Additional research is currently underway to further develop the FQOL construct in this population, including assessment of which FQOL domains are most important, and most affected among families caring for someone with dementia. Better understanding of these influences on FQOL in dementia has both public and personal health implications. From the public health perspective, meaningful measures of FQOL might allow refinements in “cost utility” analysis and resource utilization estimates to account for the effect of the disease on the family unit, rather than the affected person in isolation. At an individual level, assessing the determinants of FQOL may allow healthcare practitioners to be more effective in predicting the resources that families need to best support affected persons and to optimize family function and well-being.
Conflict of Interests
The authors declare that there is no conflict of interests regarding the publication of this paper.
P. J. Whitehouse and P. V. Rabins, “Quality of life and dementia,” Alzheimer Disease and Associated Disorders, vol. 6, no. 3, pp. 135–137, 1992.View at: Google Scholar
J. L. Mack and P. J. Whitehouse, “Quality of life in dementia: state of the art-report of the international working group for harmonization of dementia drug guidelines and the Alzheimer's society satellite meeting,” Alzheimer Disease and Associated Disorders, vol. 15, no. 2, pp. 69–71, 2001.View at: Publisher Site | Google Scholar
G. Naglie, “Quality of life in dementia,” Canadian Journal of Neurological Sciences, vol. 34, no. 1, pp. S57–S61, 2007.View at: Google Scholar
P. A. Scuffham, J. A. Whitty, A. Mitchell, and R. Viney, “The use of QALY weights for QALY calculations: a review of industry submissions requesting listing on the Australian Pharmaceutical Benefits Scheme 2002-4,” PharmacoEconomics, vol. 26, no. 4, pp. 297–310, 2008.View at: Publisher Site | Google Scholar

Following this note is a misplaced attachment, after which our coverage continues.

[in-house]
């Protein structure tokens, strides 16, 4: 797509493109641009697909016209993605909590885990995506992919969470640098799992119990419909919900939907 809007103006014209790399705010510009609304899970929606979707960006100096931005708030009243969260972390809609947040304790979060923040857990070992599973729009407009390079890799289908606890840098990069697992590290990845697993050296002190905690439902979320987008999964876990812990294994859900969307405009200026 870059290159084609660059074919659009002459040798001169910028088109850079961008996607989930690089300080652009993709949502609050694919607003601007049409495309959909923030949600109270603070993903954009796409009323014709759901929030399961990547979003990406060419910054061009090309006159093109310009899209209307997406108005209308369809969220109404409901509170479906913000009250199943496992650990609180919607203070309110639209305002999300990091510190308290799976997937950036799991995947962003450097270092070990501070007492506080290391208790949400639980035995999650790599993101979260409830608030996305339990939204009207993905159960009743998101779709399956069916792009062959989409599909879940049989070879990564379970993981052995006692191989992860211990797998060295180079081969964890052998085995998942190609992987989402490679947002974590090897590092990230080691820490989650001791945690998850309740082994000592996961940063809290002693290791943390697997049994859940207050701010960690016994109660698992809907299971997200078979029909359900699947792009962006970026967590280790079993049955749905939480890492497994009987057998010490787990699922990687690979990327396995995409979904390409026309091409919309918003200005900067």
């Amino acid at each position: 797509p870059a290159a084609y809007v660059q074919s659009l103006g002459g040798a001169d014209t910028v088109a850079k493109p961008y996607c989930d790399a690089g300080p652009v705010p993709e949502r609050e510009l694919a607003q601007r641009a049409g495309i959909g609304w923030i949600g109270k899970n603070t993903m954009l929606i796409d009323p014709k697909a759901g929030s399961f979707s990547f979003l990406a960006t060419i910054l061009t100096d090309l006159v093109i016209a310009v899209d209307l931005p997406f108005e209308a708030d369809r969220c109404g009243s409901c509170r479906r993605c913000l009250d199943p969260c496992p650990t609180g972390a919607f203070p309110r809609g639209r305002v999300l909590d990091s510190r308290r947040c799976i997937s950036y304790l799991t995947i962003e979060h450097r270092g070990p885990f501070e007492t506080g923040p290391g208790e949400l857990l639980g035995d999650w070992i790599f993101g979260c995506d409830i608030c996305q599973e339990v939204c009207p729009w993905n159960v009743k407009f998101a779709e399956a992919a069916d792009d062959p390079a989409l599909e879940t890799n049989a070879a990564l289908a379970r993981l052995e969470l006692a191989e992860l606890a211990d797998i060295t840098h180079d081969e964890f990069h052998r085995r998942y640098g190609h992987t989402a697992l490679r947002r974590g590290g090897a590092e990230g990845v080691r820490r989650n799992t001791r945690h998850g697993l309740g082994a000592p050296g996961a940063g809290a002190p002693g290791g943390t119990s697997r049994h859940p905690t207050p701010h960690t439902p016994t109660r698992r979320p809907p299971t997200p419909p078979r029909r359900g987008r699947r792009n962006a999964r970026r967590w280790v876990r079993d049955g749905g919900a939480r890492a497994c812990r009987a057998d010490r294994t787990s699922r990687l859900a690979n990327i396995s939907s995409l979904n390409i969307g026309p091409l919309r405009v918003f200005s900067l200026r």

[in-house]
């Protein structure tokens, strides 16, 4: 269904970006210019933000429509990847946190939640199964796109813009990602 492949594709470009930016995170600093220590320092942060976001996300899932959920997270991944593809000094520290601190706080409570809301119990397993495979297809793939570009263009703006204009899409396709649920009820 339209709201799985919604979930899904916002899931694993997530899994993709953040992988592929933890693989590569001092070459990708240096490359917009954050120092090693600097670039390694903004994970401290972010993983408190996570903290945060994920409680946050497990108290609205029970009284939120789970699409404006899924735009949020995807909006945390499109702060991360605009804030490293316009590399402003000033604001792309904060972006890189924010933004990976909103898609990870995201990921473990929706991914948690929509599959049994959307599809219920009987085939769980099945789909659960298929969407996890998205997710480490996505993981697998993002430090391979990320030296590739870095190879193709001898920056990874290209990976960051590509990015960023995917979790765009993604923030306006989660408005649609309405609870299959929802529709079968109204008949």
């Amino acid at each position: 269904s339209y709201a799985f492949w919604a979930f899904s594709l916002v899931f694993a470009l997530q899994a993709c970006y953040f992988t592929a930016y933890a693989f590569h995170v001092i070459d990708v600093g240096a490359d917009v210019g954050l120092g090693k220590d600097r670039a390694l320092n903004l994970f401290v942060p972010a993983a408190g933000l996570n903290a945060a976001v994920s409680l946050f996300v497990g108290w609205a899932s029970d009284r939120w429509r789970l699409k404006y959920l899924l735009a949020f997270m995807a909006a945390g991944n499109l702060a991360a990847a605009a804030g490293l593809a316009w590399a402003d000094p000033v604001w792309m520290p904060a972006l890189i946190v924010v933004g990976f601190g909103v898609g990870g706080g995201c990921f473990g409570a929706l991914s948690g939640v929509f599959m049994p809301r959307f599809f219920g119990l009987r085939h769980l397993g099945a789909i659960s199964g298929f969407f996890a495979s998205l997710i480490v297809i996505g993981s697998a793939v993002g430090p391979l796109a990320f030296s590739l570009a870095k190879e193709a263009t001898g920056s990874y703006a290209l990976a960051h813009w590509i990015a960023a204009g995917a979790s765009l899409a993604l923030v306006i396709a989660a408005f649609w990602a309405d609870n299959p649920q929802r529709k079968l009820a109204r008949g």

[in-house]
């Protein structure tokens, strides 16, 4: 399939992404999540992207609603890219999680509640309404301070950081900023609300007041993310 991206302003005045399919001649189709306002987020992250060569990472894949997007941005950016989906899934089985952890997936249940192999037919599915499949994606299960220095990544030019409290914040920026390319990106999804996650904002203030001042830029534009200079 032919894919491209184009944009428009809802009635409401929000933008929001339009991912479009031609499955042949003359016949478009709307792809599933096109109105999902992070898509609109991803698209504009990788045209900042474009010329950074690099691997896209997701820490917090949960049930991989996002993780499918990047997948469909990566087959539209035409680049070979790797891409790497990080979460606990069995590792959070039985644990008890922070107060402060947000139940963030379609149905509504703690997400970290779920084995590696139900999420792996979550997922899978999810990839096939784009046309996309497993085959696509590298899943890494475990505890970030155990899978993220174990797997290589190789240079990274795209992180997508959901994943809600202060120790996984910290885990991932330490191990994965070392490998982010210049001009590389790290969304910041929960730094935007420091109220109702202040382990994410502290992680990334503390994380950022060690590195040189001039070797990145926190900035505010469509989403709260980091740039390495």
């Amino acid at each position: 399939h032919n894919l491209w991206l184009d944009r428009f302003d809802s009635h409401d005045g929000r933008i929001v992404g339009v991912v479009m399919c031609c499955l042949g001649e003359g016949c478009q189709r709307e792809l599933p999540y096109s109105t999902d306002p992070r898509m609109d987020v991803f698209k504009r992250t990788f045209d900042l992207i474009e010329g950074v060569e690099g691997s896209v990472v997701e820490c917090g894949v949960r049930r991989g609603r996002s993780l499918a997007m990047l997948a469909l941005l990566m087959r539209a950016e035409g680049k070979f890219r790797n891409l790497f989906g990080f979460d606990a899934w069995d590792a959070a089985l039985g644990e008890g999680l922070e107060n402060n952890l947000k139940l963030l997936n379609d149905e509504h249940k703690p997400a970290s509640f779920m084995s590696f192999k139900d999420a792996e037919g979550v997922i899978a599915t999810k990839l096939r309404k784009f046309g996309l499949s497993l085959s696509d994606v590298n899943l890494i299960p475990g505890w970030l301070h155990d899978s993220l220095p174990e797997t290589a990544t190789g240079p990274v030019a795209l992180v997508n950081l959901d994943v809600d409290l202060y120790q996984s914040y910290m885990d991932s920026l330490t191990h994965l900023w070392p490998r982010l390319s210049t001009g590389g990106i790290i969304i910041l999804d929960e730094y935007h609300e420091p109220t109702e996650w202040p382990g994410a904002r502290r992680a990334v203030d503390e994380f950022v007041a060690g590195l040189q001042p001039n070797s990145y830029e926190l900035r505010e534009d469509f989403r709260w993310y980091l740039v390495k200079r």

M. M. Friedman, V. R. Bowden, and E. G. Jones, Family Nursing: Research, Theory, and Practice, Prentice Hall, Upper Saddle River, NJ, USA, 5th edition, 2003.
L. Pearlin, H. Turner, and S. Semple, “Coping and the mediation of caregiver stress,” in Alzheimer’s Disease Treatment and Family Stress, E. Light and B. Lebowitz, Eds., pp. 198–217, DHHS, Rockville, Md, USA, 1989.View at: Google Scholar
Lifespan Respite: National Respite Coalition, 2010, http://chtop.org/ARCH/ARCH-National-Respite-Coalition.html.
Family Caregiver Alliance, 2010, http://www.caregiver.org/caregiver/jsp/content_node.jsp?nodeid=2380.
D. Poston, A. Turnbull, J. Park, H. Mannan, J. Marquis, and M. Wang, “Family quality of life: a qualitative inquiry,” Mental Retardation, vol. 41, no. 5, pp. 313–392, 2003.View at: Google Scholar
D. S. Knopman, S. T. DeKosky, J. L. Cummings et al., “Practice parameter: diagnosis of dementia (an evidence-based review): report of the quality standards subcommittee of the american academy of neurology,” Neurology, vol. 56, no. 9, pp. 1143–1153, 2001.View at: Google Scholar
J. Lofland and L. H. Lofland, Analyzing Social Settings: A Guide to Qualitative Observation and Analysis, Wadsworth Publishing, Belmont, Calif, USA, 3rd edition, 1995.